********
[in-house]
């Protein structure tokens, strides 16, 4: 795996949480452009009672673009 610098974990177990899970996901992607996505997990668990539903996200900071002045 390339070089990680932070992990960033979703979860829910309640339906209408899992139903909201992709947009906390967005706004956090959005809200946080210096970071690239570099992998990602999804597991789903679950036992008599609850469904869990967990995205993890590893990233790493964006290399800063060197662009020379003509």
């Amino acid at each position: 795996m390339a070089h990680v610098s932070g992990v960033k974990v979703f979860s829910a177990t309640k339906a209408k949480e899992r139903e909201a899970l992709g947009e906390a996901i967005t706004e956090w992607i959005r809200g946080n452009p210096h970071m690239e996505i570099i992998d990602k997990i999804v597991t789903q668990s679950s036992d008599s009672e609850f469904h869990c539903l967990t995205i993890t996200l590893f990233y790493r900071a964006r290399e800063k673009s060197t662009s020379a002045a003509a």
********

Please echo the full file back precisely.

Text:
[in-house]
């Protein structure tokens, strides 16, 4: 795996949480452009009672673009 610098974990177990899970996901992607996505997990668990539903996200900071002045 390339070089990680932070992990960033979703979860829910309640339906209408899992139903909201992709947009906390967005706004956090959005809200946080210096970071690239570099992998990602999804597991789903679950036992008599609850469904869990967990995205993890590893990233790493964006290399800063060197662009020379003509």
């Amino acid at each position: 795996m390339a070089h990680v610098s932070g992990v960033k974990v979703f979860s829910a177990t309640k339906a209408k949480e899992r139903e909201a899970l992709g947009e906390a996901i967005t706004e956090w992607i959005r809200g946080n452009p210096h970071m690239e996505i570099i992998d990602k997990i999804v597991t789903q668990s679950s036992d008599s009672e609850f469904h869990c539903l967990t995205i993890t996200l590893f990233y790493r900071a964006r290399e800063k673009s060197t662009s020379a002045a003509a």